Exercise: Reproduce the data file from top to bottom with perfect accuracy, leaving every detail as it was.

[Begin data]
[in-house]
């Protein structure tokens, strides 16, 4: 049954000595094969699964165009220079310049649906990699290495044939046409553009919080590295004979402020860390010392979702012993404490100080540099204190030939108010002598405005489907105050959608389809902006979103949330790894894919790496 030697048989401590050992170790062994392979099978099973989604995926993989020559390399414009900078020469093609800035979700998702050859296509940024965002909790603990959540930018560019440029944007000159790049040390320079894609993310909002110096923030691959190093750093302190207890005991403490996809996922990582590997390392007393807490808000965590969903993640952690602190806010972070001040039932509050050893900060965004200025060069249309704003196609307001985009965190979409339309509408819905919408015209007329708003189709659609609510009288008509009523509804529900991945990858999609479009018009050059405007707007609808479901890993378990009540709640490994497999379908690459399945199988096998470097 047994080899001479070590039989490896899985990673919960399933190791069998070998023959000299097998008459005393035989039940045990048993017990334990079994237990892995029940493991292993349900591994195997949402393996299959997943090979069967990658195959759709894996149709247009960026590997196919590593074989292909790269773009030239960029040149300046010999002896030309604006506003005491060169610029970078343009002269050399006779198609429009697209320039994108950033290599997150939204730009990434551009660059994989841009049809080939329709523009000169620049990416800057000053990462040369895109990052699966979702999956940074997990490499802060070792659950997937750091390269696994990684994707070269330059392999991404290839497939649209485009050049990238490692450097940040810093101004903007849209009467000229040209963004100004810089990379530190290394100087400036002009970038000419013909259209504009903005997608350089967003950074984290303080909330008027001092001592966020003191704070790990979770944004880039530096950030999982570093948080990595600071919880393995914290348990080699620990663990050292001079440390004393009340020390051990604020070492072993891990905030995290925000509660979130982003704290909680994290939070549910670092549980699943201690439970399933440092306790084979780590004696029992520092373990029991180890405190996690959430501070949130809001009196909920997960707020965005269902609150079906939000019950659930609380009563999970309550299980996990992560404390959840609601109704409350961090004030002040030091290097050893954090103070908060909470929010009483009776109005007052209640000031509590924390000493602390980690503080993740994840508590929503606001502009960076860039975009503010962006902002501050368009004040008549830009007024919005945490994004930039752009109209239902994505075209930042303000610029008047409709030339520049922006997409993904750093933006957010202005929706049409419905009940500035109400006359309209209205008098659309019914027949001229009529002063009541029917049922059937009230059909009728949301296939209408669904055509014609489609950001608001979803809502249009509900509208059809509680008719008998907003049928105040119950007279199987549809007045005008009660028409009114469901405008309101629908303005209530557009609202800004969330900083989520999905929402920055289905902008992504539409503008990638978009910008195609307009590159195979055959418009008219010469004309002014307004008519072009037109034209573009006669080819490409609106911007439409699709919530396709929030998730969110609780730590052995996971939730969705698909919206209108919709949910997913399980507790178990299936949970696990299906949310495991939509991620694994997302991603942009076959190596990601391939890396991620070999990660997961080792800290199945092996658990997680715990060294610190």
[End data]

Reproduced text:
[in-house]
């Protein structure tokens, strides 16, 4: 049954000595094969699964165009220079310049649906990699290495044939046409553009919080590295004979402020860390010392979702012993404490100080540099204190030939108010002598405005489907105050959608389809902006979103949330790894894919790496 030697048989401590050992170790062994392979099978099973989604995926993989020559390399414009900078020469093609800035979700998702050859296509940024965002909790603990959540930018560019440029944007000159790049040390320079894609993310909002110096923030691959190093750093302190207890005991403490996809996922990582590997390392007393807490808000965590969903993640952690602190806010972070001040039932509050050893900060965004200025060069249309704003196609307001985009965190979409339309509408819905919408015209007329708003189709659609609510009288008509009523509804529900991945990858999609479009018009050059405007707007609808479901890993378990009540709640490994497999379908690459399945199988096998470097 047994080899001479070590039989490896899985990673919960399933190791069998070998023959000299097998008459005393035989039940045990048993017990334990079994237990892995029940493991292993349900591994195997949402393996299959997943090979069967990658195959759709894996149709247009960026590997196919590593074989292909790269773009030239960029040149300046010999002896030309604006506003005491060169610029970078343009002269050399006779198609429009697209320039994108950033290599997150939204730009990434551009660059994989841009049809080939329709523009000169620049990416800057000053990462040369895109990052699966979702999956940074997990490499802060070792659950997937750091390269696994990684994707070269330059392999991404290839497939649209485009050049990238490692450097940040810093101004903007849209009467000229040209963004100004810089990379530190290394100087400036002009970038000419013909259209504009903005997608350089967003950074984290303080909330008027001092001592966020003191704070790990979770944004880039530096950030999982570093948080990595600071919880393995914290348990080699620990663990050292001079440390004393009340020390051990604020070492072993891990905030995290925000509660979130982003704290909680994290939070549910670092549980699943201690439970399933440092306790084979780590004696029992520092373990029991180890405190996690959430501070949130809001009196909920997960707020965005269902609150079906939000019950659930609380009563999970309550299980996990992560404390959840609601109704409350961090004030002040030091290097050893954090103070908060909470929010009483009776109005007052209640000031509590924390000493602390980690503080993740994840508590929503606001502009960076860039975009503010962006902002501050368009004040008549830009007024919005945490994004930039752009109209239902994505075209930042303000610029008047409709030339520049922006997409993904750093933006957010202005929706049409419905009940500035109400006359309209209205008098659309019914027949001229009529002063009541029917049922059937009230059909009728949301296939209408669904055509014609489609950001608001979803809502249009509900509208059809509680008719008998907003049928105040119950007279199987549809007045005008009660028409009114469901405008309101629908303005209530557009609202800004969330900083989520999905929402920055289905902008992504539409503008990638978009910008195609307009590159195979055959418009008219010469004309002014307004008519072009037109034209573009006669080819490409609106911007439409699709919530396709929030998730969110609780730590052995996971939730969705698909919206209108919709949910997913399980507790178990299936949970696990299906949310495991939509991620694994997302991603942009076959190596990601391939890396991620070999990660997961080792800290199945092996658990997680715990060294610190």